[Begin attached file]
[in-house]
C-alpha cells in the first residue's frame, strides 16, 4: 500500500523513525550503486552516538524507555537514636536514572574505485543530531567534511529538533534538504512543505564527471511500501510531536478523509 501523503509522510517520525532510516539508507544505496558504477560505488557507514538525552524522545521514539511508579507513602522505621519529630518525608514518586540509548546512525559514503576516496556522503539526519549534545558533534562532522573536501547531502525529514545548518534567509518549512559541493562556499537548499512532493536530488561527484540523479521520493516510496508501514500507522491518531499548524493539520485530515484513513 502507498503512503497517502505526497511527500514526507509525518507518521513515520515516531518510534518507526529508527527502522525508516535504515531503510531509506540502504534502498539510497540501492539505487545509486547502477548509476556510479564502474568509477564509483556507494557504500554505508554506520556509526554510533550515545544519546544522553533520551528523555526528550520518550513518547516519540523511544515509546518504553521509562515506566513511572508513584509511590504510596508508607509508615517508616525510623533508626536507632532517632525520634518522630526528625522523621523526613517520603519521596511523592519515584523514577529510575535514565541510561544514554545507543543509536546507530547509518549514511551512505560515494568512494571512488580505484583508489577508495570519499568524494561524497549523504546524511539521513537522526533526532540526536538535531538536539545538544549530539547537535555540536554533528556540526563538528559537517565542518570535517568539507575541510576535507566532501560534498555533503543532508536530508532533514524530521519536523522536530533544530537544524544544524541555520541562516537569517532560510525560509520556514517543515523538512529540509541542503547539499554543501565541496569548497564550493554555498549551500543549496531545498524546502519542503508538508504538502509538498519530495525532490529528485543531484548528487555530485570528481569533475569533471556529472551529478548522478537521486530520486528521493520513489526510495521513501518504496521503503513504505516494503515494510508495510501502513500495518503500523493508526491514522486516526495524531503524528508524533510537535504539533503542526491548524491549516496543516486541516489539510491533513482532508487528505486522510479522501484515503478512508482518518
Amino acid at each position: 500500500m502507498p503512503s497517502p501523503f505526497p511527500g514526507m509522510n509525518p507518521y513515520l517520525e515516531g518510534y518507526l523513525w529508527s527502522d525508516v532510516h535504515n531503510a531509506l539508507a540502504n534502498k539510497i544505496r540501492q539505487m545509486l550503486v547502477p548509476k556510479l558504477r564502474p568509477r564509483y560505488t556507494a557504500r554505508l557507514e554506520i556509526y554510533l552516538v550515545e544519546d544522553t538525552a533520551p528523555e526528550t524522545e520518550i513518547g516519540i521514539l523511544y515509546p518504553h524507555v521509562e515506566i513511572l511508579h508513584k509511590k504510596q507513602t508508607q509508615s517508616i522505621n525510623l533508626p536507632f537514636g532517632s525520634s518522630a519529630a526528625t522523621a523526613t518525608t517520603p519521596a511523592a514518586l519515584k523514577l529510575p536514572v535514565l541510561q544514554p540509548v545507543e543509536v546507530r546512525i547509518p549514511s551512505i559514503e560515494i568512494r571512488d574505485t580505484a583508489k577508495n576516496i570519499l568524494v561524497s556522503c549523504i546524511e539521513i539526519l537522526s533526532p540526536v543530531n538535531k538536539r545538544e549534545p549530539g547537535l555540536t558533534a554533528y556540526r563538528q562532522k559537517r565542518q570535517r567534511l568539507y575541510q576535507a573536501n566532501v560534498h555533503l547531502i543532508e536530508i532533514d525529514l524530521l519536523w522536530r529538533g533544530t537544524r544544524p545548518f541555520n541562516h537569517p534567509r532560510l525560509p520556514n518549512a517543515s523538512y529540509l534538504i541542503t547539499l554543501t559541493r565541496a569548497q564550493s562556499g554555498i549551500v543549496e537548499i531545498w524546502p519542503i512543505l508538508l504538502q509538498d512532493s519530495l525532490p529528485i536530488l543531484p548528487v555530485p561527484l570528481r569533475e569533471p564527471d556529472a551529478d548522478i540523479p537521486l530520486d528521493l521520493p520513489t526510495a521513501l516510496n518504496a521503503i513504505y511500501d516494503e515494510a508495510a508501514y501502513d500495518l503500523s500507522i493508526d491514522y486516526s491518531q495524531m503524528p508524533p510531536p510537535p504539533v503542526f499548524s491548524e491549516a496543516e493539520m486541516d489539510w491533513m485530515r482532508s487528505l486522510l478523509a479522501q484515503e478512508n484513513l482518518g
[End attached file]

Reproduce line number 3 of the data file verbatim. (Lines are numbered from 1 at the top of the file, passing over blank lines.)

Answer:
Amino acid at each position: 500500500m502507498p503512503s497517502p501523503f505526497p511527500g514526507m509522510n509525518p507518521y513515520l517520525e515516531g518510534y518507526l523513525w529508527s527502522d525508516v532510516h535504515n531503510a531509506l539508507a540502504n534502498k539510497i544505496r540501492q539505487m545509486l550503486v547502477p548509476k556510479l558504477r564502474p568509477r564509483y560505488t556507494a557504500r554505508l557507514e554506520i556509526y554510533l552516538v550515545e544519546d544522553t538525552a533520551p528523555e526528550t524522545e520518550i513518547g516519540i521514539l523511544y515509546p518504553h524507555v521509562e515506566i513511572l511508579h508513584k509511590k504510596q507513602t508508607q509508615s517508616i522505621n525510623l533508626p536507632f537514636g532517632s525520634s518522630a519529630a526528625t522523621a523526613t518525608t517520603p519521596a511523592a514518586l519515584k523514577l529510575p536514572v535514565l541510561q544514554p540509548v545507543e543509536v546507530r546512525i547509518p549514511s551512505i559514503e560515494i568512494r571512488d574505485t580505484a583508489k577508495n576516496i570519499l568524494v561524497s556522503c549523504i546524511e539521513i539526519l537522526s533526532p540526536v543530531n538535531k538536539r545538544e549534545p549530539g547537535l555540536t558533534a554533528y556540526r563538528q562532522k559537517r565542518q570535517r567534511l568539507y575541510q576535507a573536501n566532501v560534498h555533503l547531502i543532508e536530508i532533514d525529514l524530521l519536523w522536530r529538533g533544530t537544524r544544524p545548518f541555520n541562516h537569517p534567509r532560510l525560509p520556514n518549512a517543515s523538512y529540509l534538504i541542503t547539499l554543501t559541493r565541496a569548497q564550493s562556499g554555498i549551500v543549496e537548499i531545498w524546502p519542503i512543505l508538508l504538502q509538498d512532493s519530495l525532490p529528485i536530488l543531484p548528487v555530485p561527484l570528481r569533475e569533471p564527471d556529472a551529478d548522478i540523479p537521486l530520486d528521493l521520493p520513489t526510495a521513501l516510496n518504496a521503503i513504505y511500501d516494503e515494510a508495510a508501514y501502513d500495518l503500523s500507522i493508526d491514522y486516526s491518531q495524531m503524528p508524533p510531536p510537535p504539533v503542526f499548524s491548524e491549516a496543516e493539520m486541516d489539510w491533513m485530515r482532508s487528505l486522510l478523509a479522501q484515503e478512508n484513513l482518518g